I ate everything with my hands for a week


national noad

The summer holidays means one thing for students – three months of uninterrupted socialising and eating all the food in the fridge.

To appreciate food, and cutlery, more though, I decided to challenge myself to spend a whole week eating everything with just my hands. So for seven days I took an oath: I, Alice Cachia, 20 years old from Kent, would not use any form of cutlery to eat my meals with. I now share with you my sacred experiences.

Day 1

I started the week optimistic, ready to embrace my inner cavewoman. I chose my usual cereal breakfast, but my mother was disgusted and refused to let me eat inside my house, forcing me to slurp and mush my way through fruit and fibre in the garden.

It was messy and cold but it was fun. I adopted what I came to name the grab-and-crunch technique, like a claw in an arcade game. I was a predator, and the cereal was my prey. I would pounce and clutch the food and before it could tear away from me, cram it into my mouth.

cereal 1

The milk was tricky. Never one to cheat my way through a challenge, I refused to let myself drink it out of the bowl, so I adopted a cupping technique and made my hand into a spoon. I spilt milk everywhere in the process, but at least I tried.

A whole new meaning to 'spooning'

A whole new meaning to ‘spooning’

I was fine at lunch with my egg sandwich, and really shone when I got a takeaway for dinner with friends (although they did force me to wear an apron). As they were struggling to use their chopsticks I was wolfing my way through the crispy chilli beef with ease. I got around the heat by using a prawn cracker as a serving dish – genius.

prawn cracker scoop

Fab technique

Day 2

My pre-gym breakfast was a yoghurt which was trickier to eat than I expected. I had to channel Winnie the Pooh and scoop the yoghurt into my mouth like was honey. I wasn’t evicted to the garden but I did have to eat it over the sink.



After another easy sandwich lunch I went to my boyfriends for dinner. He’d purposefully chosen food easier to eat with my hands – tortillas, chicken, wedges, salad – true love at its finest.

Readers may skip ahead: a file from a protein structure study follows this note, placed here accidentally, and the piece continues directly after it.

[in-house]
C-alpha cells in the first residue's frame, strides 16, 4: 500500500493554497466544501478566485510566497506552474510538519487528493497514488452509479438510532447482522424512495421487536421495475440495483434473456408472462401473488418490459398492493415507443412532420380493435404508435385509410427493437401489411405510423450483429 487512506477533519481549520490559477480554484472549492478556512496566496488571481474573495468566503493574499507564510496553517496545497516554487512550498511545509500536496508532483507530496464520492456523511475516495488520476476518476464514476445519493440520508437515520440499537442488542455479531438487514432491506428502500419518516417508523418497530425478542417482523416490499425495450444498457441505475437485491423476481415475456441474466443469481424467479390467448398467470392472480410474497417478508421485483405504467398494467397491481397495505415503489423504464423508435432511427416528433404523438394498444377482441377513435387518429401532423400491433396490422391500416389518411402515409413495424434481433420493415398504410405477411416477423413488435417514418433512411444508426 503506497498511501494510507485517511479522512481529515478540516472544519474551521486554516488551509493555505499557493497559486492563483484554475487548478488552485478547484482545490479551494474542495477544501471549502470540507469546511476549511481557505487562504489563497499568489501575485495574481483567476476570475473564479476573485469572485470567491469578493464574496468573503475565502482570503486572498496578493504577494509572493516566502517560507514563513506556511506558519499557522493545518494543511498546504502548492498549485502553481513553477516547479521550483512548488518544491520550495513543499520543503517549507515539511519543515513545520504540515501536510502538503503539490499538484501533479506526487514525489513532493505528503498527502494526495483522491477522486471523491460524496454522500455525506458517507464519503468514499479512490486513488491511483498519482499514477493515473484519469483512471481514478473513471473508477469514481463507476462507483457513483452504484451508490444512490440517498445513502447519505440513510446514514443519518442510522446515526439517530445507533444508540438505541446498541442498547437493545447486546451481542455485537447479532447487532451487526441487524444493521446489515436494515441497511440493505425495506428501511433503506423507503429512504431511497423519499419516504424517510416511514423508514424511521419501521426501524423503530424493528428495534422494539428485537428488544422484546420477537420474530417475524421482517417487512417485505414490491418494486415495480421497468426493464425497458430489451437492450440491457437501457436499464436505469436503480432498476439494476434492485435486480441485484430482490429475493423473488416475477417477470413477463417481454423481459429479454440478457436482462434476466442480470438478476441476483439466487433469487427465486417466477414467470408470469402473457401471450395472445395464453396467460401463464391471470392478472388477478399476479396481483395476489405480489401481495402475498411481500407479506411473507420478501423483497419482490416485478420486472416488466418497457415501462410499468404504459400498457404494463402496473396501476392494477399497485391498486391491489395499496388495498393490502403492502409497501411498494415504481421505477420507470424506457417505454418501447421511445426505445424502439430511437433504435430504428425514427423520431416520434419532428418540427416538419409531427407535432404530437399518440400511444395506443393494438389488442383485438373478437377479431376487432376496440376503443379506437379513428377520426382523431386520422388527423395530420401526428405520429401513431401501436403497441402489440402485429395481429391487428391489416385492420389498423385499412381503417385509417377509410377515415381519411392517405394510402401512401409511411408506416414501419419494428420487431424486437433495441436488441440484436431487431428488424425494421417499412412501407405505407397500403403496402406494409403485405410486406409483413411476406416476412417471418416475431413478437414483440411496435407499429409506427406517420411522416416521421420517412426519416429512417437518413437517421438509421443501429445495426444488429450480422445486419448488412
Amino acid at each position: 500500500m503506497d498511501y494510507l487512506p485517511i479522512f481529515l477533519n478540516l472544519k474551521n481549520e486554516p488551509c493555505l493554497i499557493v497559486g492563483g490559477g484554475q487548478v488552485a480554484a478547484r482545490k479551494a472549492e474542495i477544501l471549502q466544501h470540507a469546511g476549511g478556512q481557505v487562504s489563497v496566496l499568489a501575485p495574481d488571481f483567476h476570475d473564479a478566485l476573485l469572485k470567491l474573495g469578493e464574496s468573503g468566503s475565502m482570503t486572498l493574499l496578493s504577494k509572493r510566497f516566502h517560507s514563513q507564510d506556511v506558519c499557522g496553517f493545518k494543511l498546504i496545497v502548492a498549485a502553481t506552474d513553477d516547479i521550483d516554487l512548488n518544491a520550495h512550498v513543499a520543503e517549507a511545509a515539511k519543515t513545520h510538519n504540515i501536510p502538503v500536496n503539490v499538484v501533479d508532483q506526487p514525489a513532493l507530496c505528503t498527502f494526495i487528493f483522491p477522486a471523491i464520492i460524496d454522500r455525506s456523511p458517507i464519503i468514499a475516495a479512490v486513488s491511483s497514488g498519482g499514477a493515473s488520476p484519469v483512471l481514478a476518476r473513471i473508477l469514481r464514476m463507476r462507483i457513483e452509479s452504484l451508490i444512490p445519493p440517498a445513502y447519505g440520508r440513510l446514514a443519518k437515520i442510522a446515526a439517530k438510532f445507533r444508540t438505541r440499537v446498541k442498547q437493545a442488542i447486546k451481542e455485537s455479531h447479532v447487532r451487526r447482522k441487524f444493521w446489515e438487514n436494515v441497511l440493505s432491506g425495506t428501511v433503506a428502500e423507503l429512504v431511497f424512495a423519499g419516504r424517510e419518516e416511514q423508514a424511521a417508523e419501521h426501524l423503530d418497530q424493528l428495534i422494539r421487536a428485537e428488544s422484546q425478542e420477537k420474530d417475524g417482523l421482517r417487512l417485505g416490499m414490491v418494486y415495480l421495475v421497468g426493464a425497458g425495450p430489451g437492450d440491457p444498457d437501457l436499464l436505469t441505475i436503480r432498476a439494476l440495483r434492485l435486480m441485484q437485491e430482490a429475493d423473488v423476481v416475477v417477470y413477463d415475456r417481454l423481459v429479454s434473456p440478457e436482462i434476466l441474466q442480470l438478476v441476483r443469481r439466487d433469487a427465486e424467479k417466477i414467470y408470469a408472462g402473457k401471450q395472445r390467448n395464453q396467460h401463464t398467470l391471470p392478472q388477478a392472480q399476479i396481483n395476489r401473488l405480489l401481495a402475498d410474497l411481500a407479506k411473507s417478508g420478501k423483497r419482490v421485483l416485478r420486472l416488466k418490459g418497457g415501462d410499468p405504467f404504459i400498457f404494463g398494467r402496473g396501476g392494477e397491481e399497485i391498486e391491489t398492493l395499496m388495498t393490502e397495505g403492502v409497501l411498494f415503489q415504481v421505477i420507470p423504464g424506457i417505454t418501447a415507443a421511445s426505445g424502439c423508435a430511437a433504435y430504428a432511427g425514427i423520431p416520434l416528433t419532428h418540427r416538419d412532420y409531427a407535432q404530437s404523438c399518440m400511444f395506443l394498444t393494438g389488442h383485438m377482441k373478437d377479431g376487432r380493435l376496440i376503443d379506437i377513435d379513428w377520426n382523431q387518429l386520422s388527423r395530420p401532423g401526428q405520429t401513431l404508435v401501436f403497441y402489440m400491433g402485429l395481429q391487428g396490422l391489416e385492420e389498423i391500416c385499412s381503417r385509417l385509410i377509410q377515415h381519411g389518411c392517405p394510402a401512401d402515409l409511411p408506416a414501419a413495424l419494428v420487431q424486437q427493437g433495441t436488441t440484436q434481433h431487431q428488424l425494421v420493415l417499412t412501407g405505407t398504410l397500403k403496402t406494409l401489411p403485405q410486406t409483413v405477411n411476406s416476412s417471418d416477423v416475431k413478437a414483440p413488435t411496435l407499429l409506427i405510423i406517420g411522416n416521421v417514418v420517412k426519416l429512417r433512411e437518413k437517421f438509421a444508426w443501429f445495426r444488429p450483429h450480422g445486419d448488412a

Day 3

After my easy start to the day, wolfing down toast in bed, I wanted a challenge for dinner — so I  pulled out the big guns and had soup. In a scene reminiscent of Matilda, I was forced to eat alone in the dining room, banished by my family and wishing I had Miss Honey to help me. I was forced to slurp as much juice as possible from the bowl, before scooping out the vegetable and chicken chunks and eating them — yum.


It was, however, exceptionally hot, so I had to wear a latex glove to allow an extra layer between my skin and the broth.


Day 4

Stuck eating cereal outside again, I started to feel increasingly isolated and lonely. It wasn’t the best way to start my day.

sadness cereal

Things improved at dinner though, when I was allowed to eat my pasta and tomato sauce at the table with my family. The joy was short lived when they spent the whole meal telling me what a ridiculous challenge this was.

Ignoring them, I focused on my ravioli, which was a perfect shape to pick up with my fingers, but I did need my own cloth to mop up with with after every few mouthfuls.

pasta 2

Before the cloth was dirty

Day 5

I was fed up with the challenge by now. I felt left out and hated having to scrub my nails after every meal. I had strawberries for breakfast because I knew I could eat them one by one without being shunned.


For lunch I had McDonald’s, an easy option, but amped it up for a dinner out for a three course meal — in public. I settled with a mushroom starter, easy enough to pick up and bite into, though I did get some disapproving looks. One woman even covered her child’s eyes.

meal out

For main I had to go for sea bass — the carbonara looked tempting but I just couldn’t bring myself to eat a bowl of pasta again in public. The mashed potato was circular which meant I could easily scoop a chunk off and allow the wine sauce to soak into it. I tried at one point to pull the skin of the fish off, but I ended up spilling the sauce down myself and nearly knocking over my glass of wine.

meal out pudding

Pudding was apple crumble and ice cream. The waiter gave me the filthiest look as I spilled the ice cream down my chin and onto my fancy dress, but I stopped caring. As the meal progressed I realised as long as I acted as sassy as Beyoncé I was unstoppable.

Day 6

By now I felt like I was on a really rubbish detox, and grumbled through half a day with toast and sandwiches.


By dinner (mackerel and rice) I was fed up. It’s hard only having the palm of your hand as space — I ended up eating the fish as if it was an ice lolly and chomping it down in three gulps.


Day 7

For my final day I went back to cereal for old times’ sake. The struggle was real, but I’d learned to put not as much milk in and to leave it to “soak” before eating it, letting the cereal absorb the milk. Realising how pathetic and ridiculous this technique was, I knew it was time to get back to normality.

cereal 2


At lunch I slurped a milkshake, longing for the cool metal of a fork in my hand to dunk into a pot noodle. Dinner was pie and chips from a fish and chip shop. This was fantastic for me, because I could scoop out the pie filling and then place the chips inside it and pop the lid back on. I even created a new recipe: a chip pie. It was glorious and I became delirious with the power I felt I had gained in my search for a purpose to this challenge.

fish and chips simple

I’ve never been more thankful for the end of a week in my life — although it was fun, never have I been so excited to use real life cutlery again.